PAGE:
Patricia Moon was born in Dayton, Ohio, to a family descended from Quakers who settled in the New World before the American Revolution.
As a young woman, Ms. Moon fell for a Canadian man and moved to Toronto. The 59-year-old homemaker, who still visits the U.S. to see relatives, said she feels American in her bones, even after three decades abroad.
Yet despite her deep roots, Ms. Moon walked into a U.S. consulate two years ago, raised her right hand and recited an oath renouncing her U.S. citizenship. Afterward, she said, “I bawled my eyes out.”
Ms. Moon is among record numbers of Americans cutting ties. U.S. offices abroad reported that 1,001 U.S. citizens and green-card holders had renounced their allegiance in the first three months of the year, according to Andrew Mitchel, a lawyer in Centerbrook, Conn., who analyzes Treasury Department data. That figure puts 2014 on track to top last year’s total of 2,999 renunciations, he said, which was the most since the government began disclosing the data.
Helping boost the exodus, experts say, is a five-year-old U.S. campaign to hunt for undeclared accounts held by Americans abroad.
Since 2009, the government campaign has collected more than $6 billion in taxes, interest and penalties from more than 43,000 U.S. taxpayers. Federal prosecutors have filed more than 100 criminal indictments, including the high-profile case of Beanie Babies inventor Ty Warner, who last year pleaded guilty to tax evasion involving secret Swiss bank accounts.
The tax dragnet has also swept up many middle-income Americans living abroad, prompting some to give up their U.S. citizenship. While people who renounce aren’t freed of taxes due for past years, they don’t want to risk sizable taxes and penalties for them and their children in the years ahead, experts say. Nearly 8,000 taxpayers have renounced U.S. citizenship in the past five years, Mr. Mitchel found, compared with fewer than 5,000 in the preceding decade.
“The increase is due to current and future changes in tax law and enforcement,” said Freddi Weintraub, a New York attorney at the Fragomen firm who specializes in immigration law. She said in recent years she has seen a threefold increase in expatriation inquiries related to taxes.
Ms. Moon, for example, feared the IRS could charge her family nearly a half-million dollars in penalties on undeclared savings and checking accounts—even though, she said, the accounts never held more than $102,000, weren’t intentionally hidden and didn’t have any U.S. taxes owed. “I was afraid we would have to cash in our retirement accounts and sell our home,” she said.
Experts say the U.S. campaign could affect millions of Americans like Ms. Moon—people who aren’t wealthy, pay taxes in their host country, and who say they weren’t trying to dodge U.S. taxes.
“We have reached the point where middle-class American citizens abroad are being forced to renounce—especially if they have assets and are moving toward retirement—because of taxes, paperwork and huge potential penalties,” said John Richardson, a Toronto lawyer with dual U.S. and Canadian citizenship. He and Ms. Moon help run a nonprofit group seeking to keep Canada from sharing private account information with U.S. authorities.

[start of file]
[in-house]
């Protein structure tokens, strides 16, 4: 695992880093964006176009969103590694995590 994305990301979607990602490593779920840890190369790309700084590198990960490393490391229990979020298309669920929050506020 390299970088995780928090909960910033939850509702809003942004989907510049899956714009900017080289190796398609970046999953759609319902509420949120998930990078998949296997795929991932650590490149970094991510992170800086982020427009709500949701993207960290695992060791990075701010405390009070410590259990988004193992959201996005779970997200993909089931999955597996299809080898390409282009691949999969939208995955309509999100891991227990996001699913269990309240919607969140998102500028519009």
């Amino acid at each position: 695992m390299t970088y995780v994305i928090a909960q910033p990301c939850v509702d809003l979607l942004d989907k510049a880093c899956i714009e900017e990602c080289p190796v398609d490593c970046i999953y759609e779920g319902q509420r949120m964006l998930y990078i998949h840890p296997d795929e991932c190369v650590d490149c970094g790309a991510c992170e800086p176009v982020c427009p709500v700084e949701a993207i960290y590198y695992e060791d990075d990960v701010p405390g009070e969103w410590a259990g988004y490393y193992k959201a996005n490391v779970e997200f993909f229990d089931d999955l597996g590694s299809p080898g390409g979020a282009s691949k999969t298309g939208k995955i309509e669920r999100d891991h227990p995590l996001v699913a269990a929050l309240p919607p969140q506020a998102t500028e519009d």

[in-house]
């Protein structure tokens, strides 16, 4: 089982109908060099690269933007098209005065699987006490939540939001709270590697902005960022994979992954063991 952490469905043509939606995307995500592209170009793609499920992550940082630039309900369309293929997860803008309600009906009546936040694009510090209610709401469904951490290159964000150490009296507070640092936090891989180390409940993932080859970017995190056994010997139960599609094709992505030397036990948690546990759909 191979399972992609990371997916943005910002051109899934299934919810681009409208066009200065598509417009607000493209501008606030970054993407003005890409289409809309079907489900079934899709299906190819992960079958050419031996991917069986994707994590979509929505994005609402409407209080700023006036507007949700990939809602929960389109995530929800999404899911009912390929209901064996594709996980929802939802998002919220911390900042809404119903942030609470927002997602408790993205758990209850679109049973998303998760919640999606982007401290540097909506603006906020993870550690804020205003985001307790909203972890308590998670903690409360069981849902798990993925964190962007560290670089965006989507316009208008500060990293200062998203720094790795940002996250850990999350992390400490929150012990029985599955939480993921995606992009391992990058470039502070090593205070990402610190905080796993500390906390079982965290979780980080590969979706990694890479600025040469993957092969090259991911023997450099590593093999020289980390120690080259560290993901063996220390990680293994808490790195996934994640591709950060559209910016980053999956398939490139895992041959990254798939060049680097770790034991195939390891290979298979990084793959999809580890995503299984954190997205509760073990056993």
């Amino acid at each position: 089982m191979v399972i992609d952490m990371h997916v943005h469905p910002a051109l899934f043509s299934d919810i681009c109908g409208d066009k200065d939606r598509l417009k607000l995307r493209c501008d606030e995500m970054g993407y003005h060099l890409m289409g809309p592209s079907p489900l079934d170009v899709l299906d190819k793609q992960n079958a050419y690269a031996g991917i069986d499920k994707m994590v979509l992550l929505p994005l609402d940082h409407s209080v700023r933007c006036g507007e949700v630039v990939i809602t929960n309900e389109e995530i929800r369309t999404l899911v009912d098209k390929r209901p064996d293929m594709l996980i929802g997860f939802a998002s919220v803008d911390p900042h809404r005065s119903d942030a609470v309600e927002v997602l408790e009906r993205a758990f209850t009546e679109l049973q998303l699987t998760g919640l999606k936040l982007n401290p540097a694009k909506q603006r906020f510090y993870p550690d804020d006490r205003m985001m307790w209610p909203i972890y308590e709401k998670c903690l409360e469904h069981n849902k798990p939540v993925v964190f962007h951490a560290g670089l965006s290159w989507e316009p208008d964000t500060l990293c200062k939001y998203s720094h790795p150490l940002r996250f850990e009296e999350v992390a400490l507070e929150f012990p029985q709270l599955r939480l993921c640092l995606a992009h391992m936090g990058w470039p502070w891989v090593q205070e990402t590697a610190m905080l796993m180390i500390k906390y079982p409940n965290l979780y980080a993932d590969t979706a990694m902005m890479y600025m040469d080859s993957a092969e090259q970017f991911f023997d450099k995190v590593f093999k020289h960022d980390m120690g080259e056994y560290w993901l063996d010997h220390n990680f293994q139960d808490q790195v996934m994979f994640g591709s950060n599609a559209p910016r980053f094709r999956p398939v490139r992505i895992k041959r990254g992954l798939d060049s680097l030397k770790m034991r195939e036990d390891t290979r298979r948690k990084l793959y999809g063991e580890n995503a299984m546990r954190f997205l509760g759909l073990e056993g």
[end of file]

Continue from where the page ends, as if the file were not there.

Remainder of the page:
As word spreads, experts said, more Americans are likely to consider surrendering their citizenship. The State Department estimates that 7.6 million American citizens live outside the U.S., but only a fraction file required financial disclosure forms.
Mark Mazur, the Treasury Department’s assistant secretary for tax policy, said the government’s new enforcement was intended to help make sure all taxpayers pay what they owe “regardless of where they live.”
At the same time, Mr. Mazur said, Treasury needs to “maintain a balance between enforcement efforts and equity, including the burdens that may be placed on taxpayers.”
Mr. Mazur said Treasury was looking into how best to work with Congress and the IRS to fine-tune the system: “You can always improve.”
U.S. officials launched their campaign after Swiss banking giant UBS AG admitted in 2009 that it helped wealthy American taxpayers hide money overseas. To avoid criminal charges, the bank paid $780 million to the U.S. and turned over information on more than 4,400 accounts, ending decades of Swiss bank secrecy.
In May, Credit Suisse Group pleaded guilty to similar charges and agreed to pay $2.6 billion. Dozens of other Swiss banks are currently negotiating penalties with the U.S. Department of Justice, officials said.
Following the UBS revelations, U.S. officials announced they would begin vigorously enforcing both new and long-dormant tax rules.
Unlike other developed nations, the U.S. government taxes citizens on income they earn anywhere in the world. The rule dates to the Civil War, when Ms. Moon’s great-great grandfather served with Union forces.
U.S. tax liabilities also cover children born to Americans abroad, extending the reach of the IRS across generations, as well as oceans.
For decades, wealthy taxpayers were able to hide foreign assets in countries where bank-secrecy laws fostered attractive tax havens, including Switzerland, the Cayman Islands and Panama.
But the UBS case signaled the beginning of the end for such havens. Armed with information from the Swiss bank, U.S. authorities pursued individuals for back taxes, and pressured the tax professionals who helped them.
As a result of the crackdown, Ms. Moon and others learned they had failed to comply with the law. “We call it the ‘Oh, my God! moment.’ Every expatriate has it,” Ms. Moon said. “They were going to take every dime we had, that was my fear.”
The violations often don’t involve unpaid U.S. taxes on wages: The law currently exempts about $100,000 of income earned abroad each year. Ms. Moon, for example, didn’t owe any income tax. She said she never made more than $11,000 a year when she worked from 2007 to 2012 as a bookkeeper for a business run by her husband, who earned about $65,000 a year devising special effects for movies and TV.
The most common mistakes usually involved Americans failing to submit a form called the Foreign Bank Account Report, or Fbar. Since 1970, U.S. taxpayers have been required to file if they held one or more foreign accounts totaling more than $10,000 over the course of a year. Until the enforcement push, many Americans never filed an Fbar.